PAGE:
The just Job has said: “Militia est vita hominis super terram – The life of man on earth is a warfare” (7:1). Through suffering, the human being is purified and solidly grounded in the practice of virtue.

The example of the Saints clearly shows that each one of us, at a specific moment, is invited to cross a desert. Nevertheless, just as Divine Providence was abounding in His gifts for humanity in the Old Testament, He now sustains us at every moment with incomparably greater graces and blessings, by the infinite merits of the Passion of Our Lord Jesus Christ.

St. Jean-Marie Vianney said: “Our God does not lose sight of us, like a mother who watches over her little child as it takes its first steps.” (1)

Even as the Lord freed the Jews from the slavery of Egypt, He has liberated us from the yoke of the devil and has made us His adoptive children. They were sent prophets as mediators and guides; we were given the very Son of God as Saviour and Redeemer.

Through the Holy Catholic Church, divine munificence grants us abundant and sublime “dew”, especially by means of the Sacraments. We should not hesitate to have recourse to them while in the throes of hardship.

Ineffable, magnificent and angelic oasis

Aerial view of the Wadi Qelt with the old Monastery of St. George in the Centre (Israel)

For those who journey amid aridity and trial, there is an ineffable, magnificent and angelic oasis within reach of their souls: the Holy Eucharist. “If any one thirst, let him come to Me and drink. He who believes in Me, as the Scripture has said, ‘Out of his heart shall flow rivers of living water’” (Jn 7:37-38).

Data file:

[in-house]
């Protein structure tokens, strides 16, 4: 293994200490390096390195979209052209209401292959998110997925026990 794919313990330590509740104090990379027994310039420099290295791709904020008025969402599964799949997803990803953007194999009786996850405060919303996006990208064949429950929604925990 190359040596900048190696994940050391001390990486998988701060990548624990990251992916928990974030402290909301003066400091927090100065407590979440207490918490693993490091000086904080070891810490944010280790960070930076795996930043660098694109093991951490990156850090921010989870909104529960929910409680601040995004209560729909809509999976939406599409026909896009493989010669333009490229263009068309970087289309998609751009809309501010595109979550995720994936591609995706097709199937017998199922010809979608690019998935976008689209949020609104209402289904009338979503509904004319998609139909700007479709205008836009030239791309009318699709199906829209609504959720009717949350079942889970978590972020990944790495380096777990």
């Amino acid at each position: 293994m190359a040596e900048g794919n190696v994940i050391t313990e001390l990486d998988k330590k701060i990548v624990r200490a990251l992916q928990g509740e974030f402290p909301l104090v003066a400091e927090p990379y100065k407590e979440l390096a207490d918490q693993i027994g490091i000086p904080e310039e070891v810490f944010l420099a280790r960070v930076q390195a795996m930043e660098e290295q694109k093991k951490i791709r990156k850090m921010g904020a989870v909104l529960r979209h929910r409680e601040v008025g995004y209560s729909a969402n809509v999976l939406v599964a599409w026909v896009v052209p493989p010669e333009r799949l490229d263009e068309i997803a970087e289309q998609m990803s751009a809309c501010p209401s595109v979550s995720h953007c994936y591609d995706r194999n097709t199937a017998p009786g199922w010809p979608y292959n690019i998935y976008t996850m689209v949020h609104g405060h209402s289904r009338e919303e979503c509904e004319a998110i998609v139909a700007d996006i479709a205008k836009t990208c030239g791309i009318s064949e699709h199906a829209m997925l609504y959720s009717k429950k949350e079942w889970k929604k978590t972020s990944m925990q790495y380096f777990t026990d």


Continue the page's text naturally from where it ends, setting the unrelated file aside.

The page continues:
Who better than Our Lord to console and fortify us during the battles of this life? He is ready to attend us in the tabernacle and at Holy Mass, desirous of doing good for us, encouraging and sanctifying us.

When we feel like we are in an apparently endless desert, weary and abandoned, we only need to turn to this ineffable oasis, the Blessed Sacrament, and immediately the glory of God will fill the sanctuary of our souls. Then interior abandonment will be replaced by the presence of our Redeemer who is thirsting to communicate Himself to us, and He will show us the way to follow.

This is the call we hear in these words filled with unction from the same holy Curé d’Ars: “We are even happier than the Saints of the Old Testament, since we possess God not only in the grandeur of His immensity, by virtue of which He is everywhere, but we also have Him just as He was during His nine months in Mary’s womb, just as He was on the Cross. […] We have Him in each parish, where we can enjoy such sweet company.” (2)

However, if we distance ourselves from this Lord who awaits us, we will soon be visited by longings for the “onions of Egypt,” cajoling us to abandon the path of sanctity traced out by Him. Disregard for the Bread of Angels, so generously sent for our sustenance, leads us back to the slavery of sin…

Therefore, let us never forget that God uses setbacks and problems to draw us into closer contact with the supernatural world. And if we persevere in this difficult journey, we will receive the reward granted solely to faithful souls: to be admitted into the Immaculate Heart of Mary and contemplate the dawn of her reign, here on this earth!

1.- ST. JEAN-BAPTISTE-MARIE VIANNEY. El Cuerpo y la Sangre de Cristo (Corpus Christi). In: Amor y perdón. Homilías. Madrid: Rialp, 2010, p.238.
2.- Ídem, p. 236.